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Judge partially grants class-action status in Ed O'Bannon lawsuit against NCAA

The Ed O'Bannon plaintiffs weren't awarded full class-action status, but can still challenge the future of amateurism in the NCAA.

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Streeter Lecka

The Ed O'Bannon antitrust lawsuit against the NCAA was partially certified as a class-action suit by California federal judge Claudia Wilken on Friday. Wilken denied the plaintiffs' bid to certify a class seeking financial damages against the NCAA, but did grant class-action status to challenge the NCAA's restrictions on what athletes may receive.

The ruling will allow the plaintiffs to challenge the current system of amateurism and could dramatically change scholarship rules going forward. In the ruling, Wilken wrote the plaintiffs were seeking certification to pursue an injunction barring the NCAA from prohibiting current and former student athletes from pursuing licensing deals for the use of their names, images and likenesses. Wilken wrote that by not granting certification, the group of current and former student athletes could be subject to continued antitrust harms.

Wilken denied the plaintiffs' bid for certification to seek monetary damages. She wrote the plaintiffs could not come up with a feasible way to determine which student athletes were harmed by NCAA restrictions. The use of player likenesses in video games was a major part of the attempt to certify, but Wilken said it would be extremely difficult to determine "which student-athletes were actually depicted in video games," according to USA Today.

One of the lead plaintiffs' attorneys, Michael Hausfield, was pleased with the judge's ruling. In a news release, via USA Today, Hausfield said, "The court's decision is a victory for all current and former student-athletes who are seeking compensation on a going forward basis. While we are disappointed that the court did not permit the athletes to seek past damages as a group, we are nevertheless hopeful that the court's decision will cause the NCAA to reconsider its business practices."

Although the latest ruling could dramatically change the future of the NCAA, the ruling is a partial victory for the NCAA, as it will not face monetary damages for previously alleged antitrust violations. Donald Remy, NCAA chief legal officer, said the ruling was one step closer to validating the organization's position that the plaintiffs were "wrong on the facts and wrong on the law."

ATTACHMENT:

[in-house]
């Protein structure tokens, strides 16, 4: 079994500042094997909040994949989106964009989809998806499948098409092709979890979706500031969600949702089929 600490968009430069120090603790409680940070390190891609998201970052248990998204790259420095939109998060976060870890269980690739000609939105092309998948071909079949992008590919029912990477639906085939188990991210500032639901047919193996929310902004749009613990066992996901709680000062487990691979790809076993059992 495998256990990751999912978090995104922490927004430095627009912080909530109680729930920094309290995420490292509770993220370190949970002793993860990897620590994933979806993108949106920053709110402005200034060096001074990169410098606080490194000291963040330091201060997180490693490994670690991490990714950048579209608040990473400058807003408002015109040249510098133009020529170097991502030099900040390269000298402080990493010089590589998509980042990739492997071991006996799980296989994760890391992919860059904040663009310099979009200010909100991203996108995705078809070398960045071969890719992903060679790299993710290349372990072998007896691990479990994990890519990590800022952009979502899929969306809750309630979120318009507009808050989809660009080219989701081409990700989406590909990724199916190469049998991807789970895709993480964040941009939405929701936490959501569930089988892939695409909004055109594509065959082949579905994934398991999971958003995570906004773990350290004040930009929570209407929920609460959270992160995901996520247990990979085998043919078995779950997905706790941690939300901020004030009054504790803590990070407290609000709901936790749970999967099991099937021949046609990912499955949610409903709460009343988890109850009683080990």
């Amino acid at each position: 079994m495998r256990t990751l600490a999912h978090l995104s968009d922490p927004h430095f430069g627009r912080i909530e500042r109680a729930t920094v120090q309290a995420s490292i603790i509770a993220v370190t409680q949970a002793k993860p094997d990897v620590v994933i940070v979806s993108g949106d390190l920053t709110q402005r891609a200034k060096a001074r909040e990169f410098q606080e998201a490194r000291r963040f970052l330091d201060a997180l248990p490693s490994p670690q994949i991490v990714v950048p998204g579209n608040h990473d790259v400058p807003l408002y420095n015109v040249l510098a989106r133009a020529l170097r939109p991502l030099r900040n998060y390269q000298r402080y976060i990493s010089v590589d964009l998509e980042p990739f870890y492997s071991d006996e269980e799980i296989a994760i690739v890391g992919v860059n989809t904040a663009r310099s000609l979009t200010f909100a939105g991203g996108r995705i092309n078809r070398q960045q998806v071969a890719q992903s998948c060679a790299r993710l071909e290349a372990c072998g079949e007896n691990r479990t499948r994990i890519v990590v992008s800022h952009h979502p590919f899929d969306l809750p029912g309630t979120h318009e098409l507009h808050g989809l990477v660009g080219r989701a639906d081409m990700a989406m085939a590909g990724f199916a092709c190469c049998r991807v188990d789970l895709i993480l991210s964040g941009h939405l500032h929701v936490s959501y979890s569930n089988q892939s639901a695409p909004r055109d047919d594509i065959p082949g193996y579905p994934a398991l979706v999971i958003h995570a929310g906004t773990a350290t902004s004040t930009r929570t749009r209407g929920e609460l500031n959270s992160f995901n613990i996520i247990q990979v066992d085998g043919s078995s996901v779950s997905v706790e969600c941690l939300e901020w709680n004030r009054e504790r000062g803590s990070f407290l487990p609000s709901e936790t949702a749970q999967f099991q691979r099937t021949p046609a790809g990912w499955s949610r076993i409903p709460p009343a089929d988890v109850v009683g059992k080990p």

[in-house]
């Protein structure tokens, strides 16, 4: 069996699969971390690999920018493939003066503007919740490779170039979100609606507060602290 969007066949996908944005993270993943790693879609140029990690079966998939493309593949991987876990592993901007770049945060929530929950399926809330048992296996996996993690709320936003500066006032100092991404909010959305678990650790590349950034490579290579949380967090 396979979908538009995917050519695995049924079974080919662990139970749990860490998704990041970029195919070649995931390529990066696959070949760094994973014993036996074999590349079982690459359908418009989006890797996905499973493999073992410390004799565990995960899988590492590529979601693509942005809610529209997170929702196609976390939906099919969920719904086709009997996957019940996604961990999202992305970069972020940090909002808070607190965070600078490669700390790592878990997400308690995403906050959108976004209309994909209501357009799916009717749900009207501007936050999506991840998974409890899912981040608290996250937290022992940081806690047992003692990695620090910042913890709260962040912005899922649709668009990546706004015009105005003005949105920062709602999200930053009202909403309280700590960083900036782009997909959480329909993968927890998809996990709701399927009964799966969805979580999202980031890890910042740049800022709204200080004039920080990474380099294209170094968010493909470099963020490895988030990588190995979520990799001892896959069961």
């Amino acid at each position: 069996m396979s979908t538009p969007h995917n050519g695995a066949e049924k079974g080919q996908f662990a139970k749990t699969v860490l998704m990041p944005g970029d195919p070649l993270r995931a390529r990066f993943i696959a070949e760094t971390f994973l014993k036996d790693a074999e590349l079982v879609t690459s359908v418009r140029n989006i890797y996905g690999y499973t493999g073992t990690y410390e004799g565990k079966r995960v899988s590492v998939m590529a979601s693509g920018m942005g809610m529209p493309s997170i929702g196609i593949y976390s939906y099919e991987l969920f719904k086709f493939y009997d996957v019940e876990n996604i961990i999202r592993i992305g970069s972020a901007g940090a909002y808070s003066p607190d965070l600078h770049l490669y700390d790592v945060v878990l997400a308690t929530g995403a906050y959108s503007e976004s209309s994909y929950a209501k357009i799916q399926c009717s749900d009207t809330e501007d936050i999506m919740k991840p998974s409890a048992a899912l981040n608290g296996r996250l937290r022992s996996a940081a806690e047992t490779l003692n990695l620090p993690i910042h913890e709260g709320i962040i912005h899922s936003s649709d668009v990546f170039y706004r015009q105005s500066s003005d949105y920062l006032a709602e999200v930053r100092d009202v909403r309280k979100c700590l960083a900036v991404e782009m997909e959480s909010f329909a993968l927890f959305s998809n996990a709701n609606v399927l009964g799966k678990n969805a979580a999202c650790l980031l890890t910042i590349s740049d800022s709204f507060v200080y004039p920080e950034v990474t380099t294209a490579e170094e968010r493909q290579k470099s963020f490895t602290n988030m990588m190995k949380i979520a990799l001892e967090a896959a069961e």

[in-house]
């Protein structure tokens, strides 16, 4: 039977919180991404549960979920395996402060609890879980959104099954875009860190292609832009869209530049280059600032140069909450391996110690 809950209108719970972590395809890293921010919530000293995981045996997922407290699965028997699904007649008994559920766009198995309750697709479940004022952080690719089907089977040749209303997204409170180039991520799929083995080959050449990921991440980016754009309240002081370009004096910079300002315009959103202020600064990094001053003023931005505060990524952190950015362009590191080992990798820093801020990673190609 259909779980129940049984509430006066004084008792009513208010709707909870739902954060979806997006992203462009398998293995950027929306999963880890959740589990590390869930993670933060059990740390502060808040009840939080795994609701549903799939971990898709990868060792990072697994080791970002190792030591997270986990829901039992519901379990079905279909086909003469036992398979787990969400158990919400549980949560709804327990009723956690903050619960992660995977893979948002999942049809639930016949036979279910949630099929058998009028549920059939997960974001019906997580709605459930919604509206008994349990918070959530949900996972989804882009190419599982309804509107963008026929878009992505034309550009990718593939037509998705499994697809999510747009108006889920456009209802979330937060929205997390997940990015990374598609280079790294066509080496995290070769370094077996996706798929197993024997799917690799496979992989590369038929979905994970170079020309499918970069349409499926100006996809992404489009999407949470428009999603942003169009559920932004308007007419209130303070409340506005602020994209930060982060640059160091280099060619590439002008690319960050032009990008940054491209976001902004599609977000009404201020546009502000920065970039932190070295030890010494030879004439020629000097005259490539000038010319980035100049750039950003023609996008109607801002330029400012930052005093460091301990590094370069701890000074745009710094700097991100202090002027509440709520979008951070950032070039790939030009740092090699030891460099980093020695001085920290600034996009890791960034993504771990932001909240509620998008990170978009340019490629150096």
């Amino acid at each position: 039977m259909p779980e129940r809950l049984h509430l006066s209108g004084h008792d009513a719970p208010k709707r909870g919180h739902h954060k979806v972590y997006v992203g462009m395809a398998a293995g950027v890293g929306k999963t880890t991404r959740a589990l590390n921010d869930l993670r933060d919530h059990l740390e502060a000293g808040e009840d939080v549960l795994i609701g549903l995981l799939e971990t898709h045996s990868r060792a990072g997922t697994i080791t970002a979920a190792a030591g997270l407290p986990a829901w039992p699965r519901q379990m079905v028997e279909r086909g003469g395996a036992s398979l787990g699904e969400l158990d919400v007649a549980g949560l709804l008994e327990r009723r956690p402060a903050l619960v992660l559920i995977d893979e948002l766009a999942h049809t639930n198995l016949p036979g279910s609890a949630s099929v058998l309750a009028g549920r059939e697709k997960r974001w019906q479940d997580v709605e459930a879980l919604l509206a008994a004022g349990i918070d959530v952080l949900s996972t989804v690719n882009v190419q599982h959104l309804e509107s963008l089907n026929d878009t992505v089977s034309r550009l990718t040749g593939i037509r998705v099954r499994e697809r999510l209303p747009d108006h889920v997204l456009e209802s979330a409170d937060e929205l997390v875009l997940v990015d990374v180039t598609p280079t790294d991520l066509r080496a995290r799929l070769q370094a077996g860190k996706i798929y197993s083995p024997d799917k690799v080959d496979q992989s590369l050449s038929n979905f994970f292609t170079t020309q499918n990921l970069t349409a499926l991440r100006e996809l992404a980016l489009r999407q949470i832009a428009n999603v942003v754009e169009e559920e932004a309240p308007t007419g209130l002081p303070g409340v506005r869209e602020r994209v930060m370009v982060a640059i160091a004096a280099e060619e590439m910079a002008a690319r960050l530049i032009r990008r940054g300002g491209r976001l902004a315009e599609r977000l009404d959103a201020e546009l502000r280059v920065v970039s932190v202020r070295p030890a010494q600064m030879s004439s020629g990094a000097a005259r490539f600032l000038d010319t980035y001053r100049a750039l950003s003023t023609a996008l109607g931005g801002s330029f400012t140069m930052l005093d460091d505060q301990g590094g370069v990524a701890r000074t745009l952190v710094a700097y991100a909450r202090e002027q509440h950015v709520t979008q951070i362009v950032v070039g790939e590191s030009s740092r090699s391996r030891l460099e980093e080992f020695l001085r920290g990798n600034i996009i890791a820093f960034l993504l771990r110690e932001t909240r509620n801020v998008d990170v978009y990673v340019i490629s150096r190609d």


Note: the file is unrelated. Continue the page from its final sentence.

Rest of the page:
"We are pleased that the Court correctly found that conducting a class-wide trial for claimed damages for student-athletes who played college football and men's basketball going back nearly a decade would be completely unmanageable and unprecedented," Remy said. "The plaintiffs in this case were seeking substantial damages based on erroneous theories for maintaining a class. The Court correctly removed these claims from this case."

The ruling wasn't a complete victory for the NCAA, however, and if the plaintiffs win their challenge against current NCAA restrictions, it could change the shape of college sports forever. The repercussions would be wide-ranging and would alter the foundation of college athletics. The NCAA built its empire by exploiting amateur athletes for revenues in television and elsewhere, so if it is required to share those revenues with the players, that model will be shattered. The very definition of "student-athlete" will be altered. The costs would extend beyond the NCAA down to the conferences, many of which hold lucrative television deals of their own.

A trial date is set for June 2014, but even with a concrete ruling from those proceedings, this could become an issue long-prolonged by appeals. The NCAA's viability and financial security could be at risk, and with such substantial stakes, the path to resolution likely will prove complicated.

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